Norms eased for mutual funds, insurers in preferential issues

Norms eased for mutual funds, insurers in preferential issues

With public interest in mind, six-month lock-in period has been waived.

U.K Sinha

Market regulator Sebi, on Saturday, relaxed investment norms by waiving the six-month lock-in period for insurance companies and mutual funds participating in preferential allotment of shares.
“It has been decided to exempt insurance companies and MFs which are broad-based investment vehicles representing the interests of the public at large from the provisions of Sebi (ICDR) Regulations relating to sale and lock-in of their pre-preferential shareholding in the issuer company,” Chairman U K Sinha said after a board meeting here.

“As a matter of liberalisation, we have taken this measure, if there is broad-based investor base, for example the mutual funds and insurance companies which do not represent the interest of one particular investor, they have group of investors backing them and they take their decisions on professional consideration... why should they be debarred from this facility.

“Even they have bought or sold in the last six months they will be permitted (to participate in another preferential allottment). So, they have been given this special exemption,” Sinha added.
As per the Sebi regulations (Issue of Capital & Disclosure Requirements (ICDR), an insurance company or a MF cannot participate in preferential allottment transactions before the six-month cooling off period. Also, allottees are required to lock in their entire holdings for six months under the present norms.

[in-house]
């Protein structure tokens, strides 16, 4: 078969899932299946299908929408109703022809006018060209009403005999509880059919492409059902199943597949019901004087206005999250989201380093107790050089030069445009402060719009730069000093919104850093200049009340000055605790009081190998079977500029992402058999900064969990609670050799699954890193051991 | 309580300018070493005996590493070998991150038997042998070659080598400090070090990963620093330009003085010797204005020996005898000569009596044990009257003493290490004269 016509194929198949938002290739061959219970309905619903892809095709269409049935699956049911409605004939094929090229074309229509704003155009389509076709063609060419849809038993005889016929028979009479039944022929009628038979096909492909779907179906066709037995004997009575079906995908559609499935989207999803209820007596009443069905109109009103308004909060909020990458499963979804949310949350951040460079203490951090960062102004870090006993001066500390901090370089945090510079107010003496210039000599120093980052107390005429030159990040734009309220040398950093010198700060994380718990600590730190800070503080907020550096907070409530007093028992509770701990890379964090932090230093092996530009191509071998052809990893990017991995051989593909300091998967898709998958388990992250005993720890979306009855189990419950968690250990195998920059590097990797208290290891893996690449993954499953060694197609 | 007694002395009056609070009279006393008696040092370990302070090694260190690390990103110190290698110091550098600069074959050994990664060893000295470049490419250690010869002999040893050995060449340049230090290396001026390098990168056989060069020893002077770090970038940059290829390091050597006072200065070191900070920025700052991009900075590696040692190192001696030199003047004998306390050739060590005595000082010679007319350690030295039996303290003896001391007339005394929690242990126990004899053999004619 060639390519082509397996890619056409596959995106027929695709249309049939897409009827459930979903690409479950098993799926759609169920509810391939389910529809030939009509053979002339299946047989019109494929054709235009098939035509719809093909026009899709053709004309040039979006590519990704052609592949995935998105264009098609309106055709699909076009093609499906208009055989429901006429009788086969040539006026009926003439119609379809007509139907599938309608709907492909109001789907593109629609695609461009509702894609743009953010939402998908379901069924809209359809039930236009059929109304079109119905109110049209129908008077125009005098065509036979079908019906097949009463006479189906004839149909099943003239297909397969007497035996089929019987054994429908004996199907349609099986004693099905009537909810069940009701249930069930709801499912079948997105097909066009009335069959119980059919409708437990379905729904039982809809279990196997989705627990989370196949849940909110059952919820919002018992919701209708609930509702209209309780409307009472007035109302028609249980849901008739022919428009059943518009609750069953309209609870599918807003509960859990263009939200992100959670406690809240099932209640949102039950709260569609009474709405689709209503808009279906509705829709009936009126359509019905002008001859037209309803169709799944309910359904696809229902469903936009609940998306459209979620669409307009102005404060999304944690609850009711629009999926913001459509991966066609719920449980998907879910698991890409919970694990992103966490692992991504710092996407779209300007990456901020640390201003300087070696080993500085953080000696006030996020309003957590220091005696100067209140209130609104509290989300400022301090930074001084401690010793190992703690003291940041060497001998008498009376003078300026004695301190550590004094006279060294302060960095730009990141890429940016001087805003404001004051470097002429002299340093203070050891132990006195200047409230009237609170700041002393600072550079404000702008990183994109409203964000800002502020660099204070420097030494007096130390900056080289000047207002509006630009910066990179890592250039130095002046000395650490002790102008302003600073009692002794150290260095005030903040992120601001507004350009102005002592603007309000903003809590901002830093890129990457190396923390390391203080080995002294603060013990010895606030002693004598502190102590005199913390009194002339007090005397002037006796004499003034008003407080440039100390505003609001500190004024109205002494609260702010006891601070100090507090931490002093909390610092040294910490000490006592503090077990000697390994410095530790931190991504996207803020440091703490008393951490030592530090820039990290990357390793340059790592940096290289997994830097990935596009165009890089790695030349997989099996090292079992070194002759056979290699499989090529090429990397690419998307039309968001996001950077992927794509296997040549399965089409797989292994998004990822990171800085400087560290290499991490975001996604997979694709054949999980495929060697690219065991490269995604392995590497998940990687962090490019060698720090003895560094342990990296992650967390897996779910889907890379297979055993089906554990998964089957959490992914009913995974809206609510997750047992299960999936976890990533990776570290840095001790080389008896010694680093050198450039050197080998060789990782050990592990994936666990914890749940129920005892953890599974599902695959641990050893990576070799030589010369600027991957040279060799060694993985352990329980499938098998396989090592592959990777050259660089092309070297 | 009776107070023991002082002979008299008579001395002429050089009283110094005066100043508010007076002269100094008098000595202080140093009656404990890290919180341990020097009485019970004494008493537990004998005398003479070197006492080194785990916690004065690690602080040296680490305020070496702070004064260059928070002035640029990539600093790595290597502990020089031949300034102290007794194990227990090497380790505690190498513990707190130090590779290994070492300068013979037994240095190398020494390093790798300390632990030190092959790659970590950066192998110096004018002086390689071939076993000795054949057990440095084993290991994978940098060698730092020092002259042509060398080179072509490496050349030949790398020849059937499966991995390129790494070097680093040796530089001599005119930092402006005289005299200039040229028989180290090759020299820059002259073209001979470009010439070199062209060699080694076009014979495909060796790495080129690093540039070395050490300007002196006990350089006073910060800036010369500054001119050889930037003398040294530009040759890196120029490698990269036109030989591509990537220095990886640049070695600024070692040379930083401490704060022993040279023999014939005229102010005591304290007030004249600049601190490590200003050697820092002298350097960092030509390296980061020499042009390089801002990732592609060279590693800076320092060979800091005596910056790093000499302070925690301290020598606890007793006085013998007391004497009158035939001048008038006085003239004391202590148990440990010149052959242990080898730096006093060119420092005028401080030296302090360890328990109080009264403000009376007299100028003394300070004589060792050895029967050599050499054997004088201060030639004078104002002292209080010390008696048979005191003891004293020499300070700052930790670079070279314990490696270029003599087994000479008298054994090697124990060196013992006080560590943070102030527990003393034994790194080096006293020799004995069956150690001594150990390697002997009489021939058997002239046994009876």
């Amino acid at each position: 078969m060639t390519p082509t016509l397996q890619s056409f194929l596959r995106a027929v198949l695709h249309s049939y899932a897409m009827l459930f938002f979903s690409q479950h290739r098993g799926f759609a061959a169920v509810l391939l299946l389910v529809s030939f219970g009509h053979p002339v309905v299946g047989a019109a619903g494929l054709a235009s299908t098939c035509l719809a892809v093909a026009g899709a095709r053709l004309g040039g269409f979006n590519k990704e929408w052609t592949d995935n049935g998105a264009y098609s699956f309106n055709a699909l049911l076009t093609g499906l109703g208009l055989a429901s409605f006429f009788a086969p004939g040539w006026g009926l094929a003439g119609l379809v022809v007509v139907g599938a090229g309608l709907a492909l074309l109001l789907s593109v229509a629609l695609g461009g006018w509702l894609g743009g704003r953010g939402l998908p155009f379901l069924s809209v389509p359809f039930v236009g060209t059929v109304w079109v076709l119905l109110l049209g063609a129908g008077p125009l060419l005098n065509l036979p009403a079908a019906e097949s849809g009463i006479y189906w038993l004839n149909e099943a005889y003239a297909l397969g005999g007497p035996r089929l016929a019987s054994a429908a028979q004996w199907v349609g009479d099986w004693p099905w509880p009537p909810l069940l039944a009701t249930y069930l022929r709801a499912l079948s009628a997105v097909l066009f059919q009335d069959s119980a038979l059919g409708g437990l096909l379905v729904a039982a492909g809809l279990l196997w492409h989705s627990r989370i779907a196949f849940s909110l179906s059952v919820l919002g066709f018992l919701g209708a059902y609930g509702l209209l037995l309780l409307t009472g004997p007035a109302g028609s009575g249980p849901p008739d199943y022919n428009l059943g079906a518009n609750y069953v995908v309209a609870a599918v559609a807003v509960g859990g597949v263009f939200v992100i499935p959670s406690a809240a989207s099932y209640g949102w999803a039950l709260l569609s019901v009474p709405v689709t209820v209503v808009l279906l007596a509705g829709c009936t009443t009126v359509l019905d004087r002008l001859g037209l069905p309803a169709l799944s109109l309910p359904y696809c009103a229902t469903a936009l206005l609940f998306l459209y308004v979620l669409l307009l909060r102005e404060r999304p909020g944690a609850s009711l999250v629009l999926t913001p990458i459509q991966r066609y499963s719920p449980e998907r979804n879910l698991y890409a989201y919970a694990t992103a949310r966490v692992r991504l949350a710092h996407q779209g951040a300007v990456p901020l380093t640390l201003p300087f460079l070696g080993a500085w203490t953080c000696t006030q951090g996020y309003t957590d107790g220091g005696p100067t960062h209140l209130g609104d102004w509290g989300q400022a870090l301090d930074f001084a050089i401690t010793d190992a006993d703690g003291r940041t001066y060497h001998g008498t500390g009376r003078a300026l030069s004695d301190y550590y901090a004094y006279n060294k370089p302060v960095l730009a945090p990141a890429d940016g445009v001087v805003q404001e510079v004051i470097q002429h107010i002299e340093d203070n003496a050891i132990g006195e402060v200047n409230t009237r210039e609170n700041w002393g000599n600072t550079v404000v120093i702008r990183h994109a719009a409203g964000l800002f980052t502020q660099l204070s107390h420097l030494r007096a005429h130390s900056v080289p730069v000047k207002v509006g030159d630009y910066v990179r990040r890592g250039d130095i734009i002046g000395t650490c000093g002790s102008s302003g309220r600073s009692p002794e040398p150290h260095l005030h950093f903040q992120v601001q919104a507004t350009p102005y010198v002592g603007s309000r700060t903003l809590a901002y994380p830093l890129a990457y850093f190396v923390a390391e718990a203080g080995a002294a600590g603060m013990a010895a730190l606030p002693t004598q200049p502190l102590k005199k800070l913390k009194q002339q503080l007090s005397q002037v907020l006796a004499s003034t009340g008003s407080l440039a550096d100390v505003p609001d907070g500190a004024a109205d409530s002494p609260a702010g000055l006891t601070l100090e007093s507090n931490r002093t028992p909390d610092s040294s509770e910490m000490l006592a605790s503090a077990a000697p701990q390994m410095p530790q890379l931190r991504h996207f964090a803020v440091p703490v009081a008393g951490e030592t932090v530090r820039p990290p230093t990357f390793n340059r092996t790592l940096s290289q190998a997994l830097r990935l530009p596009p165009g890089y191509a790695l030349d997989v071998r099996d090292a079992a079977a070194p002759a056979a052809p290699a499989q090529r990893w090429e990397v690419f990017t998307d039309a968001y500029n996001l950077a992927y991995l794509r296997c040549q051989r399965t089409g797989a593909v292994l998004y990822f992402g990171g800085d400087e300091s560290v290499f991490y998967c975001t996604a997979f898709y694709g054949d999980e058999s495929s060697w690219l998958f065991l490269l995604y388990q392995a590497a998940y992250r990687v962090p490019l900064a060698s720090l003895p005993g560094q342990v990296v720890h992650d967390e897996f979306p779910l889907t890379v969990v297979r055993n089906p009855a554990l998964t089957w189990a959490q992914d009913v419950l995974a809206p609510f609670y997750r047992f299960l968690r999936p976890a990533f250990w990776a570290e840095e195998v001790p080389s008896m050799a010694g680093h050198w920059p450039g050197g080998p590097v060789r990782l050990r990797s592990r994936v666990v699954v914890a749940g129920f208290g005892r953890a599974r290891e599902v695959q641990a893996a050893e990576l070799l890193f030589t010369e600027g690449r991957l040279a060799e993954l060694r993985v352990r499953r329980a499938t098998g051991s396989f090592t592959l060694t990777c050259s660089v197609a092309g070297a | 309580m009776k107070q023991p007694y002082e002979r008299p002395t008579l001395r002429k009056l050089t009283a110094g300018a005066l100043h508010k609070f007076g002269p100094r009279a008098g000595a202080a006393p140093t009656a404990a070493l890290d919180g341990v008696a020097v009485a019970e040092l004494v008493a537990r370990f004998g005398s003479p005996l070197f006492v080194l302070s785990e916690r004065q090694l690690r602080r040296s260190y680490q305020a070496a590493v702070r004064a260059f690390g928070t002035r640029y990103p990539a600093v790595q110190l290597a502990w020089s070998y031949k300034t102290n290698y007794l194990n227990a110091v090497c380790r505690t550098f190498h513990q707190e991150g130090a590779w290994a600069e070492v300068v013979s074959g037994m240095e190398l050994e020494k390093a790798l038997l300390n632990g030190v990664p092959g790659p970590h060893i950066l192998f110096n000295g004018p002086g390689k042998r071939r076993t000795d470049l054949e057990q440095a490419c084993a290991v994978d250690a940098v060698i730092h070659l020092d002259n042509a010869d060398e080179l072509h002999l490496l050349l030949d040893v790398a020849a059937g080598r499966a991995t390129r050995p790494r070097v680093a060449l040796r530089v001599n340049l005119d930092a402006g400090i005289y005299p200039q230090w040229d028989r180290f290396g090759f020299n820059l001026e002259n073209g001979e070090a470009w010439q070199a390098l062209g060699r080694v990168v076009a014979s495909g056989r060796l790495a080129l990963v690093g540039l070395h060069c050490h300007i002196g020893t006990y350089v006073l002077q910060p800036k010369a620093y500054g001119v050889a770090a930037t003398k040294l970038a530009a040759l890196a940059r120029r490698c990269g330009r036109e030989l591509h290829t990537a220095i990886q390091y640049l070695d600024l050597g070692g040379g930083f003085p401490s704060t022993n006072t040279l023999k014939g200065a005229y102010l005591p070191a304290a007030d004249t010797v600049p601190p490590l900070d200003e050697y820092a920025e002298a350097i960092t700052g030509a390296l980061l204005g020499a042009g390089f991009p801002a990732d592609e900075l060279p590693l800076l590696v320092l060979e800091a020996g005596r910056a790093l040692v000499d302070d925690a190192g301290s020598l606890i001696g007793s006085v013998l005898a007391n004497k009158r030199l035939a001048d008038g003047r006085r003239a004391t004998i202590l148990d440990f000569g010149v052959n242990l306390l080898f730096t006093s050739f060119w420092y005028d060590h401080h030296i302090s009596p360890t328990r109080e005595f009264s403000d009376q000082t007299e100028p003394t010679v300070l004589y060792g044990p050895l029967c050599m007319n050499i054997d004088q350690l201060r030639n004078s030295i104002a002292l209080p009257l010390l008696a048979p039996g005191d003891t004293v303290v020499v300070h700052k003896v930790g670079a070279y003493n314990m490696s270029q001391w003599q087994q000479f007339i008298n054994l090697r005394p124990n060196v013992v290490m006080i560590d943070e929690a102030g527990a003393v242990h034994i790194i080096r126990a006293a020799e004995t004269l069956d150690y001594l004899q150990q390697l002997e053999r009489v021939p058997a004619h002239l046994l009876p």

Minimum investment
The board has decided to enhance the minimum investment amount of clients under the portfolio management schemes (PMS) to Rs 25 lakhs from Rs 5 lakhs at present. This would apply to new customers.

“PMS regulations are light touch regulation and Sebi was worried that retail investors are being drawn into it whereas their interest are not as tightly protected or guarded as it is in mutual fund regulation,” Sinha said. The changes would be brought about by amending the Sebi (Portfolio Managers) Regulations, 1993.

Further, the Securities and Exchange Board of India (Sebi) has said that Asset Management Companies (AMCs) would be responsible for accuracy and truthfulness of the advertisements. “AMCs (which float MFs) shall be responsible for the accuracy, truthfulness, fairness of the advertisement”, said a statement issued after the board meeting of the Securities and Exchange Board of India (Sebi) here.

The market regulator further said that Sebi (Mutual Fund) Regulations, 1996 would be amended and the advertisement code would be modified to broaden the definition of advertisement to include all forms of communication that may influence investment decisions of an investor.
These steps, Sebi added, were aimed at “providing flexibility to AMCs in issuing true and fair advertisements with meaningful disclosure to investors... Advertisement Code shall be amended and made principle based as far as possible”.

AMCs, Sebi said, will be required to accord a “fair treatment to all investors, in all schemes.” The capital market regulator has brought down limit for calculation of mark-to-market fair valuation to 60 days from existing 91 days.

“In case debt and money market securities are not traded on a particular valuation day then valuation through amortization basis shall be restricted to securities having residual maturity of upto 60 days (currently 91 days), provided such valuation shall be reflective of the realizable value or fair value of the securities,” Sinha said.

“So if there is any securities where balance period is more than 60 days so in those cases you will have to have mark-to-market valuation. Earlier this stipulation was 91 days,” he said. “This will make NAV more realistic which means risk people might be taking for inter-scheme to that extent it will be curbed,” he added.